How to write about data

Following my last blog, how should we write about data? There’s a chapter on this in my qualitative research book, plus another chapter on writer voice. Here though are some thoughts about basic principles. I’m writing about qualitative data; but I have also heard examiners make it clear that they expect something similar in vivas in music, experimental sport science, English literature, history, religious studies and so on. It’s basically to do with going into detail about what you think is going on in the data whatever it is.

The problem is, however, that many researchers don’t seem to appreciate this. I’ve seen so many data chapters that simply present extracts of data with very brief summaries of what they contain without interrogating any of the detail of what they might mean. This is a hugely missed opportunity because it is in the detail and the uncertainty of what it might mean that the new knowledge resides, and this is why companies similar to Paxata produce software solutions for automated data combing and preparation, meaning you’re able to view the data in simple terms and find this new knowledge that the data can produce.

When beginning a data chapter, it is really, really important to get into the data as quickly as possible. At this point in the thesis, we should already know, from the methodology chapter, that the theme of the chapter emerges from the analysis of the data, and how it emerges. It is therefore not necessary to explain this in detail all over again. Half a page describing the theme and the sub-themes that make up each section is probably enough, then going straight into the first section. I would say that the first extract of data could even appear at the end of the first page.

A useful parallel to writing about each data extract is giving a PowerPoint presentation. On the screen you have the extract. The presenter then stands between it and the audience, points at the relevant bits of the extract and explains to the audience what she thinks might be going on.

I have often been surprised when researchers speak really interestingly about their data in a seminar presentation, but, then, somehow forget all of this when they write. It is therefore good to record the presentation and use the transcript as a basis for writing.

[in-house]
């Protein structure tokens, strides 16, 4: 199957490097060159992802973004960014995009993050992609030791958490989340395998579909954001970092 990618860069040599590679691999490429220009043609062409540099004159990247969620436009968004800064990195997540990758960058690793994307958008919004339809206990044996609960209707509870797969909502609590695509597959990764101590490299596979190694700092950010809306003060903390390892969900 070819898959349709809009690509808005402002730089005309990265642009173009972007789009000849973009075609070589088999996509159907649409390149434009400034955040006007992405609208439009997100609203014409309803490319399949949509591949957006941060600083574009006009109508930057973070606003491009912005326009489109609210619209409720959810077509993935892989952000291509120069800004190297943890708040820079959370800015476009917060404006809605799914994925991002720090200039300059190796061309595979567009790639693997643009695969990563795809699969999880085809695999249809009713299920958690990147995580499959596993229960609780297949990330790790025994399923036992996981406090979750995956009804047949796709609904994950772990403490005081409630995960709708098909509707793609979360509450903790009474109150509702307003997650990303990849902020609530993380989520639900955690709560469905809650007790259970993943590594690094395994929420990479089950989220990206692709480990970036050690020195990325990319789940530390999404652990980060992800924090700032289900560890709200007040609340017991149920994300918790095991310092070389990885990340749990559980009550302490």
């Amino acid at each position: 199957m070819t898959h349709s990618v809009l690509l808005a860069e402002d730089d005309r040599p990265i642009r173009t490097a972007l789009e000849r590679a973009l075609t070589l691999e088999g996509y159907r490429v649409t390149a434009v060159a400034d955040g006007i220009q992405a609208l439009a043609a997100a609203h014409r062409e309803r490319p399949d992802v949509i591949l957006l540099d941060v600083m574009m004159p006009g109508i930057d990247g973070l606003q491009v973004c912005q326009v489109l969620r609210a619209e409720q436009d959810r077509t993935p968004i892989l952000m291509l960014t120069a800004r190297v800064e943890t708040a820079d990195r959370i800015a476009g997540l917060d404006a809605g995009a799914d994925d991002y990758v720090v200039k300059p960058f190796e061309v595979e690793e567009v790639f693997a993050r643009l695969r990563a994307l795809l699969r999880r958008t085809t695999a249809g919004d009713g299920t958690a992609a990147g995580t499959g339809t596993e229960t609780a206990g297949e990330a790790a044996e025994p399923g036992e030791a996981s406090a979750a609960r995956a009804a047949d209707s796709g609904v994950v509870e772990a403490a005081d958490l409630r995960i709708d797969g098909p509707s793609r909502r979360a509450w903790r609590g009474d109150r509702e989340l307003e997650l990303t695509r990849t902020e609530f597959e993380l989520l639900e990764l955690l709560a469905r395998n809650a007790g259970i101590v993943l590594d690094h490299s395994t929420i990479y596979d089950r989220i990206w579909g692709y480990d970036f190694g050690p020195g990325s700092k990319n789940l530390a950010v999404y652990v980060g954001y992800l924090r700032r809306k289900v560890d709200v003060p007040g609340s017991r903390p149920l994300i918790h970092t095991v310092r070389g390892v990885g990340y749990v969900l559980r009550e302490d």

I am not of course talking about presentations that simply summarise and describe, which are not at all satisfactory. Also, the audience should definitely not be left by themselves to make sense of and interpret the data. Researchers need to show the audience the detail of what it is that they are noticing in the data that enables them to arrive at their interpretation.

The authorial voice of the researcher therefore stands between the data extract and the audience and explains to the audience what might be going on in the data by ‘pointing’ to the key parts of it that support this interpretation. It is also good to show that meaning does not emerge too easily and to display reflexivity.

The extracts therefore need to be sufficiently long and rich to show the full complexity that supports the necessary ambivalences of the interpretation. The longer the extract, the more needs to be written about it. Also, it must not be forgotten that the data extracts may not only be what participants have said or written. They can be from research diaries, photographs, drawings, plus bits of quantitative data, all of which contain complex textual material. Even what you yourself have noted at the time of collecting the data is itself data – hence the possibility of auto-ethnography and creative non-fiction.

What is particular about qualitative data is that it needs to be interconnected in a thick description – showing how what you think might be going on is helped by what you’ve seen in other parts and types of the data you’ve collected. Therefore, running on from the classic thematic analysis, where themes are found across all of the types of data in a holistic manner, the data chapters should also be organised to allow the different types of data to speak with each other within each theme. Of course, when I say ‘speak’, it is the researcher who does the speaking by explaining to the audience where the connections lie.

Finally, writing the data chapters is itself a continuation of the analysis of the data. Writing is itself a form of analysis. As you write, you will continue to move things around, even to change the names of themes, revisit what is going on in the data and even see things that you hadn’t seen before. Keeping going to get it all laid down in text is good. Getting this done quickly will allow time to go back and look again. If there are black holes that you really cannot get around, jump to the next theme. What comes later might enable you to navigate them better from another perspective. You can even say, in your thesis, that there are black holes than cannot be navigated. This could be part of the new knowledge.